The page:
zMIPS refers to the MIPS measure used internally by IBM to rate its mainframe servers (zSeries, IBM System z9, and IBM System z10).

[edit] Timeline of instructions per second

Processor↓ IPS↓ Instructions / clock cycle↓ Year↓ Source↓
Intel 4004 92 kIPS at 740 kHz 0.1 1971 [2]
IBM System/370 model 158-3 1 MIPS 1.0 1972
Intel 8080 500 kIPS at 2 MHz 0.3 1974
MOS Technology 6502 500 kIPS at 1 MHz 0.5 1975
VAX-11/780 500 kIPS 0.5 1977
Motorola 68000 1 MIPS at 8 MHz 0.1 1979
Intel 286 2.66 MIPS at 12.5 MHz 0.2 1982 [3]
ARM2 4 MIPS at 8 MHz 0.5 1986
Motorola 68020 4 MIPS at 20 MHz 0.2 1984
Motorola 68030 11 MIPS at 33 MHz 0.3 1987
Intel 386DX 11.4 MIPS at 33 MHz 0.3 1985
ARM 7500FE 35.9 MIPS at 40 MHz 0.9 1996
Motorola 68040 44 MIPS at 40 MHz 1.1 1990
Intel 486DX 54 MIPS at 66 MHz 0.8 1992
Zilog eZ80 80 MIPS at 50 MHz 1.6 1999 [4]
Motorola 68060 88 MIPS at 66 MHz 1.33 1994
ETRAX 100LX 100 MIPS at 100 MHz n/a n/a [5] Axis Communications
ETRAX 200FS 200 MIPS at 200 MHz n/a n/a [5] Axis Communications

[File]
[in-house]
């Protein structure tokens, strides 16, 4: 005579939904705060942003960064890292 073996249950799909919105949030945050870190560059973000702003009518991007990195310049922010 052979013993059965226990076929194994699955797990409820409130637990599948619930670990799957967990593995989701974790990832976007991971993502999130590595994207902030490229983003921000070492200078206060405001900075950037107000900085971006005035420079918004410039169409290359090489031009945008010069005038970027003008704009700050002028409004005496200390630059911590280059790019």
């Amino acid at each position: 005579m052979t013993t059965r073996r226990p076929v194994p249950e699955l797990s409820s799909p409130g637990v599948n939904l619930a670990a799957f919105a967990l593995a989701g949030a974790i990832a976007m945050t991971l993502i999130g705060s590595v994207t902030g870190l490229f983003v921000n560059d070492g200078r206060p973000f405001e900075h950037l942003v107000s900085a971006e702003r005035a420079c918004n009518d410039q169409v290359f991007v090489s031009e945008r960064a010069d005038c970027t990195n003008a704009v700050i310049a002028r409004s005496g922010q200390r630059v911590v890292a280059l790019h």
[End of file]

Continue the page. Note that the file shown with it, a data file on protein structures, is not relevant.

DEC Alpha 21064 EV4 300 MIPS at 150 MHz 2.7 1992 [6]
Intel Pentium Pro 541 MIPS at 200 MHz 2.7 1996 [7]
PowerPC 750 525 MIPS at 233 MHz 2.3 1997
Freescale MPC8272 760 MIPS at 400 MHz 1.9 2000 [8] Integrated Communications Processors
Intel Pentium III 1,354 MIPS at 500 MHz 2.7 1999
AMD Athlon 3,561 MIPS at 1.2 GHz 3.0 2000
AMD Athlon XP 2400+ 5,935 MIPS at 2.0 GHz 3.0 2002
Pentium 4 Extreme Edition 9,726 MIPS at 3.2 GHz 3.0 2003
ARM Cortex A8 2,000 MIPS at 1.0 GHz 2.0 2005 [9]
AMD Athlon FX-57 12,000 MIPS at 2.8 GHz 4.3 2005
AMD Athlon 64 3800+ X2 (Dual Core) 14,564 MIPS at 2.0 GHz 7.3 2005 [10]
Xbox360 IBM "Xenon" Triple Core 19,200 MIPS at 3.2 GHz 6.0 2005
PS3 Cell BE (PPE only) 10,240 MIPS at 3.2 GHz 3.2 2006
AMD Athlon FX-60 (Dual Core) 18,938 MIPS at 2.6 GHz 7.3 2006 [10]
Intel Core 2 Extreme X6800 27,079 MIPS at 2.93 GHz 9.2 2006 [10]
Intel Core 2 Extreme QX6700 49,161 MIPS at 2.66 GHz 18.5 2006 [11]
P.A. Semi PA6T-1682M 8,800 MIPS at 2.0 GHz 4.4 2007 [12]
Intel Core 2 Extreme QX9770 59,455 MIPS at 3.2 GHz 18.6 2008 [13]
Intel Core i7 Extreme 965EE 76,383 MIPS at 3.2 GHz 23.9 2008 [14]
AMD Phenom II X4 940 Black Edition 42,820 MIPS at 3.0 GHz 14.3 2009 [15]
AMD Phenom II X6 1090T 68,200 MIPS at 3.2 GHz 21.3 2010 [16]
Intel Core i7 Extreme Edition i980EE 147,600 MIPS at 3.3 GHz 44.7 2010 [17]
IBM 5.2-GHz z196 (to be released 9/2010) 520,833 MIPS at 5.6 GHz n/a 2010 [18]

[edit] Historic Data

[edit] See also

[edit] References